Originally published 5/5/2016
Other than being small, Kaizen and mouse droppings were the impetus I needed to tackle my clutter and clear my space.
As an introvert I need my space. I crave space. I long for a special space to call my own.
That special space came to me, via my husband, who gifted me with what I like to call my Studio Cottage. At our marina there are two main buildings. When a long term tenant moved out of one, I moved into their office space ... a room build within a large unheated quonset hut boat shed. One wall is curved with two windows looking out onto Georgian Bay. I painted it bright happy colours and had a new floor installed. I swore that I would keep this sacred space clean and clear of clutter.
Several years later, many projects plus and the selling of my childhood home found that longed for sacred space a repository of stuff.
This past winter for the first time, mice found their way in. They explored every inch and excreted everywhere. Did I mention I have a phobia about mouse poo! Ugh. The combination of cumulated clutter and mouse droppings was too much, too overwhelming, way too big of an energy drain and so I just shut the door and walked away.
But as the weather warmed the space once again beckoned to me.
I decided to use my Kaizen training and start small. First I just thought about how I wanted the space to be. I would mentally rearrange the furniture. Small thoughts are so less overwhelming then big thoughts. Clean one window sill was so much easier to contemplate than cleaning the whole space.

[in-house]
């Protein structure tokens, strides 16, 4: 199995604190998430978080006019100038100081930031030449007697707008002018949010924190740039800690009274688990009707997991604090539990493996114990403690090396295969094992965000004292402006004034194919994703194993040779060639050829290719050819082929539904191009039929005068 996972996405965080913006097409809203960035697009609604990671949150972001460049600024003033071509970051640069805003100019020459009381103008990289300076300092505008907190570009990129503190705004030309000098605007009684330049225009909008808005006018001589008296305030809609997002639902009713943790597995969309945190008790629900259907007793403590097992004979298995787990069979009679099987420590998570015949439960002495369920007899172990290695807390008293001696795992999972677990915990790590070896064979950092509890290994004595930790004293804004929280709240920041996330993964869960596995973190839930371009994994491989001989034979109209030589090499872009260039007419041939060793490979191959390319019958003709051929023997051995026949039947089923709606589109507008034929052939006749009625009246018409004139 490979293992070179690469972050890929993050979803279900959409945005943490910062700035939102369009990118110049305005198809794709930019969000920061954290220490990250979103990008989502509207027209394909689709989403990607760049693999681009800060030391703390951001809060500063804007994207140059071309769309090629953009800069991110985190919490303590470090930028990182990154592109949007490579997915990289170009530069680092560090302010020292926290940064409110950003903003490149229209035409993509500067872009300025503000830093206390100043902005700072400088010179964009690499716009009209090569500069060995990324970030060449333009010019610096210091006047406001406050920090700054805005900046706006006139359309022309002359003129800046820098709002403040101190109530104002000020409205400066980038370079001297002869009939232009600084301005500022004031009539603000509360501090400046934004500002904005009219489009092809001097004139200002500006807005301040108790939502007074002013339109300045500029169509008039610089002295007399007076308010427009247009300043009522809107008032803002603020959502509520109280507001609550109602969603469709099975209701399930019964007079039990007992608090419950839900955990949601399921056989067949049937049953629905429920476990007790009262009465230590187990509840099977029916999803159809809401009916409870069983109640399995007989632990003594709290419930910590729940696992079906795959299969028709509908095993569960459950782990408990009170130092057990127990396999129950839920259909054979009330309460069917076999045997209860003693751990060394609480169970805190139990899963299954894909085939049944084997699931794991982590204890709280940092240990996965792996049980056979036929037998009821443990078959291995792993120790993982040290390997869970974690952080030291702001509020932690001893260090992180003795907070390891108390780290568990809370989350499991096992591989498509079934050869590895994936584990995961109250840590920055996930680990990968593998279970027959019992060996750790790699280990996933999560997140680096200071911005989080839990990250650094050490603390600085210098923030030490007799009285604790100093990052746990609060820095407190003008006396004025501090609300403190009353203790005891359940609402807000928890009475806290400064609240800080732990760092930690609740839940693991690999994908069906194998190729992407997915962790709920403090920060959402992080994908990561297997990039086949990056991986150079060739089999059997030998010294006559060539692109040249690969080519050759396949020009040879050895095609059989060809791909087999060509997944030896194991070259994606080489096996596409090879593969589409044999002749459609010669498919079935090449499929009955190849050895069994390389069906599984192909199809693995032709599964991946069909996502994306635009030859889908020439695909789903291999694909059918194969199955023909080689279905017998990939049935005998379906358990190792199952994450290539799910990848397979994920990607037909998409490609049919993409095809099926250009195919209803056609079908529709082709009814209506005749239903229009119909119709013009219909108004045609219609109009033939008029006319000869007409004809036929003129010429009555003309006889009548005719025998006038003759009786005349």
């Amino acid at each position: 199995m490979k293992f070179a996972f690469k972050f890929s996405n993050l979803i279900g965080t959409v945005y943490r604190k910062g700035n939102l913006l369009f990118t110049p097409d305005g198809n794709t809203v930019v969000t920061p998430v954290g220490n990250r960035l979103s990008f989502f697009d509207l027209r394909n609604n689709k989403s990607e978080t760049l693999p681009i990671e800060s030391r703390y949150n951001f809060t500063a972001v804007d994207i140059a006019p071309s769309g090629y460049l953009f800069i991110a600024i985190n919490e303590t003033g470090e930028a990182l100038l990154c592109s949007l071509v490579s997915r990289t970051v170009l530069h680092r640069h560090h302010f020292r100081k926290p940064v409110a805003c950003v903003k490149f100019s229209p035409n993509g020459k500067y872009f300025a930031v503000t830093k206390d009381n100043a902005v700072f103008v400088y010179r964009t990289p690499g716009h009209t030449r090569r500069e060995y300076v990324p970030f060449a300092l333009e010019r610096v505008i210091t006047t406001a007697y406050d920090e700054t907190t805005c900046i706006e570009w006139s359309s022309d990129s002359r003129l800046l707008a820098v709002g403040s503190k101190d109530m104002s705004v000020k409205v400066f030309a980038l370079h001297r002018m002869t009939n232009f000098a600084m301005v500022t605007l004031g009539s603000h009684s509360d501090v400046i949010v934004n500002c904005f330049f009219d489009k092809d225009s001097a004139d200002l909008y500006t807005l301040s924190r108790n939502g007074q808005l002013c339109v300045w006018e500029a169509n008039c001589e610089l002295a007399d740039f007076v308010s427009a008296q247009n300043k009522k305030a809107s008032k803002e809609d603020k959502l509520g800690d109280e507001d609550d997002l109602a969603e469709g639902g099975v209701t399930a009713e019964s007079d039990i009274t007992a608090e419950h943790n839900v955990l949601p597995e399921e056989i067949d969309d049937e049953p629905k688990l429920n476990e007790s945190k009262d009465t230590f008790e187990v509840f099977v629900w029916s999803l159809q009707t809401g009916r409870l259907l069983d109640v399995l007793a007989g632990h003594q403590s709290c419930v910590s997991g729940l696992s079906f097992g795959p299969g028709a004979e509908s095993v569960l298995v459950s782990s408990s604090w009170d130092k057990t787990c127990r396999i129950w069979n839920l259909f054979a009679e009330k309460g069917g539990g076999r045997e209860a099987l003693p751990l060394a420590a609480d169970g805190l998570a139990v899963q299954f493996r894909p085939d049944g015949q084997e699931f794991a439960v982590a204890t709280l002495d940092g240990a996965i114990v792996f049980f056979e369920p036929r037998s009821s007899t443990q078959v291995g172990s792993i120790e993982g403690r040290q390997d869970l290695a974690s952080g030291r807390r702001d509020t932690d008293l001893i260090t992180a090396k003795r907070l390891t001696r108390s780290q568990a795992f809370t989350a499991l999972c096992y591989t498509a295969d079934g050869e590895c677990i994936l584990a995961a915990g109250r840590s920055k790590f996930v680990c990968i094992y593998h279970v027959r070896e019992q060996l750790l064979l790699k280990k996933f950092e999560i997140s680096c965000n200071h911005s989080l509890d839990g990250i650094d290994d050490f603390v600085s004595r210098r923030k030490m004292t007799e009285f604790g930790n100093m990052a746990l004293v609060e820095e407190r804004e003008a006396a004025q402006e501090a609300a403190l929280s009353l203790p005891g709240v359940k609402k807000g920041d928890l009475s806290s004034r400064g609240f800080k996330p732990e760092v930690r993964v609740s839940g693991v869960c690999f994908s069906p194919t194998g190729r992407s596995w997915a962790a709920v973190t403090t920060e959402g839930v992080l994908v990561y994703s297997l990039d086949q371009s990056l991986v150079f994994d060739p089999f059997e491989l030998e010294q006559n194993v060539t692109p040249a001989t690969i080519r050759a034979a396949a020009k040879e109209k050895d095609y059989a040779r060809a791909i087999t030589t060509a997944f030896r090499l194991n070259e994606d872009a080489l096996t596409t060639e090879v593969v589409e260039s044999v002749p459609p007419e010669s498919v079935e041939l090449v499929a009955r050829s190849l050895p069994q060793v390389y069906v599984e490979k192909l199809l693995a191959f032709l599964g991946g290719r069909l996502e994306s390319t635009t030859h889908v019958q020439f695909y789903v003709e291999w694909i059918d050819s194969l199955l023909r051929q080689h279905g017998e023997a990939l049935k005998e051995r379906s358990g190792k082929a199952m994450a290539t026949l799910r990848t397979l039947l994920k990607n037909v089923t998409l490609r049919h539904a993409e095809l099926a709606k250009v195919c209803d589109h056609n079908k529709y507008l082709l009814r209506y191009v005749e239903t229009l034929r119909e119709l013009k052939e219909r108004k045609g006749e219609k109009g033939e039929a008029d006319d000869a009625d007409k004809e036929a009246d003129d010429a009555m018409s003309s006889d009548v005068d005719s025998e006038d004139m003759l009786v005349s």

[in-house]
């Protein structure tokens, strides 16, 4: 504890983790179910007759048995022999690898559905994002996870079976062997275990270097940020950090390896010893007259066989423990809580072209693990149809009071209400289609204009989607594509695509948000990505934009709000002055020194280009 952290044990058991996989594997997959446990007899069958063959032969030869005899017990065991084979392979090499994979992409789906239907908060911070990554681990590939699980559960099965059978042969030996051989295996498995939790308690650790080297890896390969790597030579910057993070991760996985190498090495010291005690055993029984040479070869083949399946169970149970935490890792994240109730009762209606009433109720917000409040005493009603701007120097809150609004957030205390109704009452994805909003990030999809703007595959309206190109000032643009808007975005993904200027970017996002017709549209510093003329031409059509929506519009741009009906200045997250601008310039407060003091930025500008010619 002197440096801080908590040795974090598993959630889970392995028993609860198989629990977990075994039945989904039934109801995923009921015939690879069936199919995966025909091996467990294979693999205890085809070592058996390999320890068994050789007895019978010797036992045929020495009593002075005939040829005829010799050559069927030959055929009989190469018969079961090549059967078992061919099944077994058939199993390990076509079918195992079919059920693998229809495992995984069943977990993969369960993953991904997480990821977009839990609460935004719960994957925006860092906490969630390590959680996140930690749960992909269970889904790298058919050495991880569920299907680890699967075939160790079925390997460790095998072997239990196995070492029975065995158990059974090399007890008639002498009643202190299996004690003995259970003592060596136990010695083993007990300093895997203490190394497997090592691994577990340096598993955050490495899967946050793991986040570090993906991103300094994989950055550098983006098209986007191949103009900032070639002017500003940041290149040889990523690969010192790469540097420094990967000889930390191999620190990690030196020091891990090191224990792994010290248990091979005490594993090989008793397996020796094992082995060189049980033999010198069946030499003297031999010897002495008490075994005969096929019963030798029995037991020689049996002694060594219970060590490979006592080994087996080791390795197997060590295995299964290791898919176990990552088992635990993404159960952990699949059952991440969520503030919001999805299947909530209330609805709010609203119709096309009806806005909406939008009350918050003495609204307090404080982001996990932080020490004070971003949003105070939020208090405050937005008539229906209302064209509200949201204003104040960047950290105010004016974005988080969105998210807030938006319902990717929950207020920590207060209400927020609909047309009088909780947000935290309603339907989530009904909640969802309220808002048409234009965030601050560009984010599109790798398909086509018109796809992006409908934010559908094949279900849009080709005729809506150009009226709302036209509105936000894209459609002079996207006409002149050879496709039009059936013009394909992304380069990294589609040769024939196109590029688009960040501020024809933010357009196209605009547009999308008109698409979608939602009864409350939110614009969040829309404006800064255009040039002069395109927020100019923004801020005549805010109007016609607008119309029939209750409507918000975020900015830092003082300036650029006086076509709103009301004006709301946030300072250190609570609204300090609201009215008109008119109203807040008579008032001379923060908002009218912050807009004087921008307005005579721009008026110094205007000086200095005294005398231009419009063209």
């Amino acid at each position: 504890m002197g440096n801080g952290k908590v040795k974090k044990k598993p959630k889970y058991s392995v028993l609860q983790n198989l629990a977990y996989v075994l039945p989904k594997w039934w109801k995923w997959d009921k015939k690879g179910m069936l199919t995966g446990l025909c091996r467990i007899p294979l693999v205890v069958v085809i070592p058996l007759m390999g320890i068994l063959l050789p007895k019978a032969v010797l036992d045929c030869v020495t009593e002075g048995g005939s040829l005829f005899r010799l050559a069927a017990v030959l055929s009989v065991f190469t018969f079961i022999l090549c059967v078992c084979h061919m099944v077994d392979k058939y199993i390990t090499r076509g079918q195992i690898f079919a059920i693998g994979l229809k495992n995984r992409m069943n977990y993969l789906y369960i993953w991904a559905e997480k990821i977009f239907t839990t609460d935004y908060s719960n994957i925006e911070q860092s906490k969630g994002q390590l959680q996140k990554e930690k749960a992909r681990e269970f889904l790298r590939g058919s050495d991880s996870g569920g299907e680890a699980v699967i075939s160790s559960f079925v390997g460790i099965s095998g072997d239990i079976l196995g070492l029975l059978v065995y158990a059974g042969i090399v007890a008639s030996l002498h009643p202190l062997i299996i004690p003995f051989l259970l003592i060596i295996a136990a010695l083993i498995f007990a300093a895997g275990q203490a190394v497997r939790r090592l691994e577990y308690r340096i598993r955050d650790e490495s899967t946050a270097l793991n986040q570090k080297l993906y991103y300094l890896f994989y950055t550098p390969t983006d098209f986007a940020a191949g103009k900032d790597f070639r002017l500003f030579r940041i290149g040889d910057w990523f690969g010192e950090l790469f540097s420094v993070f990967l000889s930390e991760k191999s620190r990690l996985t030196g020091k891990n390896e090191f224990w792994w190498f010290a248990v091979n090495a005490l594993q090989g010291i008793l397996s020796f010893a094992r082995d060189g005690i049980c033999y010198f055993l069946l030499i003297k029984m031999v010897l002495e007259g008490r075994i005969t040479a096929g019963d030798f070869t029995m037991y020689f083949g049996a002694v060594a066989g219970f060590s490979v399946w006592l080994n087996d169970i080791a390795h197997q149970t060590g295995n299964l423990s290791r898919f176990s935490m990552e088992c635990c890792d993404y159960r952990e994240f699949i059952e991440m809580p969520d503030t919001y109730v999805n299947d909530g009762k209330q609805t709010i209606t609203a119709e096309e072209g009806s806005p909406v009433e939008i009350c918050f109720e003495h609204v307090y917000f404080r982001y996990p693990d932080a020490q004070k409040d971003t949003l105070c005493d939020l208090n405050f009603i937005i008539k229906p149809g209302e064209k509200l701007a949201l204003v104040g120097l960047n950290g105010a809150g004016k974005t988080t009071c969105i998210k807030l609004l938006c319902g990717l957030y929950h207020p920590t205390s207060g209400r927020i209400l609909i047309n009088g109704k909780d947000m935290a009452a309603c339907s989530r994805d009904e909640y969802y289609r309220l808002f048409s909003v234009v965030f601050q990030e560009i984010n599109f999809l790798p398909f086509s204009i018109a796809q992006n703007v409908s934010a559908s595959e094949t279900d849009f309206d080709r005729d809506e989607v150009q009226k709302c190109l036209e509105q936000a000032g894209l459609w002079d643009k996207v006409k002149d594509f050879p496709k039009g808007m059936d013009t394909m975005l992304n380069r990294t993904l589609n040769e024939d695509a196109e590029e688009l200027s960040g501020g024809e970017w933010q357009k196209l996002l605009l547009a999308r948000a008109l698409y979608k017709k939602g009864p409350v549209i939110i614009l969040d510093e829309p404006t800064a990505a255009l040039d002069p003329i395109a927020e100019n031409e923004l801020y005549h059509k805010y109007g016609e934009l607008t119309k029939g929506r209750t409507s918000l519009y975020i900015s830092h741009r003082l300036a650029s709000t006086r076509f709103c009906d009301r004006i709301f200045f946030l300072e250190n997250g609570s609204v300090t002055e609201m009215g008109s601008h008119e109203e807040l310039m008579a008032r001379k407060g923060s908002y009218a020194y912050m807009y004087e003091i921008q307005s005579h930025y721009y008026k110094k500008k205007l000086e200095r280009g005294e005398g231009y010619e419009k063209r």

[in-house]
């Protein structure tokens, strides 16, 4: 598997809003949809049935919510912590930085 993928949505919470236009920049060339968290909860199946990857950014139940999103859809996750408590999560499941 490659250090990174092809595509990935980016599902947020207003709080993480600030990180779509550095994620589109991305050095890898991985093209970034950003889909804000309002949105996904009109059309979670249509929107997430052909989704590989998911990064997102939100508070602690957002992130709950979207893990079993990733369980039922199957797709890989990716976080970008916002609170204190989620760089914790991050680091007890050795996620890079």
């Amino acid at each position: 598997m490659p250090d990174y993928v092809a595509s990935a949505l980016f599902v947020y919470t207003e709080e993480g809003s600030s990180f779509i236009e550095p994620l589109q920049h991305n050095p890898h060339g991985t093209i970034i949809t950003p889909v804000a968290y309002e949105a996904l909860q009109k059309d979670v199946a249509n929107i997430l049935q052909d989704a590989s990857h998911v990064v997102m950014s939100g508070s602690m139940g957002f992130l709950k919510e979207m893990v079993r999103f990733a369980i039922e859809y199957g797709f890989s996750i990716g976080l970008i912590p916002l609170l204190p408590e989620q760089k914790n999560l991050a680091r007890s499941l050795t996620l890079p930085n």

Then I added some small questions. How did I want to feel in this space? Not resentful and angry at the mice but creative, inspired, calm and rested. How could I feel more of the latter and less of the former? The great thing about small questions is they don't require an answer right away. Once asked, the brain percolates and ponders to produce plenty of possibilities.
Next came small steps. Small steps helped me to get started. They helped me to break through the resistance I was feeling about tackling what seemed like such a huge and impossible task. So with broom in hand I began a little at a time over, several days.
I actually started to thank the mice because it made throwing things out so much easier. Those ancient unfired pottery creations lost all appeal once they had mouse poo in them. And so the contaminated objects found their way, one by one, into the garbage bin.
As the space became cleaner and clearer I started rearranging the furniture and fixtures. I took some pieces out and swapped others for items that fit my needs and space better. Is it perfect? Nope. But it is so much closer. And that is really what Kaizen is all about, moving in a positive direction closer and closer to your ideal. The goal is not about reaching an ideal but growing and being enriched by the process of moving continually towards it.
What I find so wonderful about the Kaizen approach is that using it reduces fears that can paralyze or overwhelm us. I can be far more productive taking small actions and celebrating with small rewards, like time in my hammock, then in the past when everything had to be perfect or not worth doing at all.